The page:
Meyer v. Ford Industries, Inc.

Annotate this Case

538 P.2d 353 (1975)

Edward T. MEYER et al., Appellants, v. FORD INDUSTRIES, INC., a Washington Corporation, et al., Respondents.

Supreme Court of Oregon, In Banc.

Argued and Submitted June 5, 1975.

Decided July 17, 1975.

Charles Robinowitz, Portland, argued the cause and filed the briefs for appellants.

Richard H. Williams, Portland, argued the cause for respondents. With him on the brief were Wayne Hilliard and Dezendorf, Spears, Lubersky & Campbell, Portland.

TONGUE, Justice.

This is an action for statutory damages under ORS 57.246(3) because of defendants' refusal of plaintiffs' request, as stockholders, to inspect certain documents claimed by them to be corporate "books and records of account" for the purposes of that statute. Plaintiffs seek damages equal to 10 per cent of the value of their stock multiplied by eight, representing what they claim to have been eight "independent, separate inspection requests."

*354 The trial court sustained defendants' motion to strike the allegations of plaintiffs' complaint listing the eight "records" for which plaintiffs' requested inspection was refused and the allegations requesting 80 per cent statutory damages. Upon plaintiffs' refusal to plead further an order of dismissal was entered, from which plaintiffs appeal.

1. Plaintiffs requested "records" for the refusal of which they are entitled to statutory damages under ORS 57.246 (3).

Plaintiffs say that at common law a stockholder in a corporation has the right to inspect all corporate books, records, contracts, correspondence and other documents and data of any kind which have any relevance to a determination of the value of his stock. Plaintiffs contend that by the adoption in 1953 of the Model Business Corporation Act, including ORS 57.246(3),[1] the Oregon legislature intended to "expand and supplement" the common law inspection right of stockholders by providing a remedy of statutory damages to replace the less effective common law remedy of mandamus, but did not intend by this statute to "restrict and qualify" that common law right. It follows, according to plaintiffs, that because they could have brought mandamus proceedings to enforce their common law and statutory right to inspect all the documents demanded by them, they are also entitled to demand statutory damages under ORS 57.246 for defendants' refusal to permit them to inspect such documents.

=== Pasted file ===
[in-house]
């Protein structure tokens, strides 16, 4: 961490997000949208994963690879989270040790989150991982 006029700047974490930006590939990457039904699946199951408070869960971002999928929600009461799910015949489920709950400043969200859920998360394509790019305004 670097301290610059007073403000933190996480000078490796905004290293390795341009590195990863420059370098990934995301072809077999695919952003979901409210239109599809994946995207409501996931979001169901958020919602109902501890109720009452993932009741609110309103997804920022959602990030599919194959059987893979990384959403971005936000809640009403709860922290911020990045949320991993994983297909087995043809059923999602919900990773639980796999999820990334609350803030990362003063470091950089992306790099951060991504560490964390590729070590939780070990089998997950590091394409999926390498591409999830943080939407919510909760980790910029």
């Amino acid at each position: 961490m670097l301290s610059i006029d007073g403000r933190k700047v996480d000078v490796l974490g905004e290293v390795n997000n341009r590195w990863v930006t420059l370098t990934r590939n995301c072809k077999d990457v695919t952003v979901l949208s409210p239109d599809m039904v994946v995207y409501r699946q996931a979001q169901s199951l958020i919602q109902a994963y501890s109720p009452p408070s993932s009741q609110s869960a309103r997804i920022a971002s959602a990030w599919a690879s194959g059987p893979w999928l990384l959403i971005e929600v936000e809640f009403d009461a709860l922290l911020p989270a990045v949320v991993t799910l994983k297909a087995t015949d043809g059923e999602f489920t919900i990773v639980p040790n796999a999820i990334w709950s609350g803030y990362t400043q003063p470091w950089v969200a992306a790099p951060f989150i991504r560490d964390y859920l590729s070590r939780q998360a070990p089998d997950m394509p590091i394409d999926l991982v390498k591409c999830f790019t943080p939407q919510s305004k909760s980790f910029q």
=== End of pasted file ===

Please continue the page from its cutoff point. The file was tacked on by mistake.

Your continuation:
Defendants contend, on the contrary, that the words "books and records of account" as used in ORS 57.246(3) must be given their "ordinary meaning," which is limited to "regularly maintained accounting records," particularly in view of the fact that plaintiffs seek to enforce a penalty, and one "governed solely by statute," with the result that they "are not aided by cases discussing shareholder's common law right of inspection enforceable by writ of mandamus" and with the further result that they had no right to claim statutory damages for refusal to permit inspection of the documents demanded because such documents were not "books and records of account" for the purposes of this statute.[2]

The documents which defendants refused to permit plaintiffs to inspect, according to the allegations of their complaint, were the following:

"3. Agreement(s) relating to the purchase of Marcom, Inc.; "4. Agreement(s) with Colonial Leasing Corp.; "5. A preliminary year end statement of Ford Industries dated April 16, 1971 with attached commentary sheet; "6. Records relating to the investment of $158,390 which Ford Industries contributed to its employee pension plan; "7. Papers and written documents relating to the issuance and computation of a 9 percent $1.5 million convertible debenture to Roseburg Lumber Co.; "8. Agreements between Ford Industries and any former employee of *355 Ford Industries including, but not limited to, Herbert L. Brown; "9. Records relating to the increase in a loan from $1,369,492 to $1,500,000 from Roseburg Lumber Co. to Ford Industries between July 31, 1970 and October 26, 1970; and "10. Any written documents relating to an offer to purchase, merge with or underwrite any portion of Ford Industries."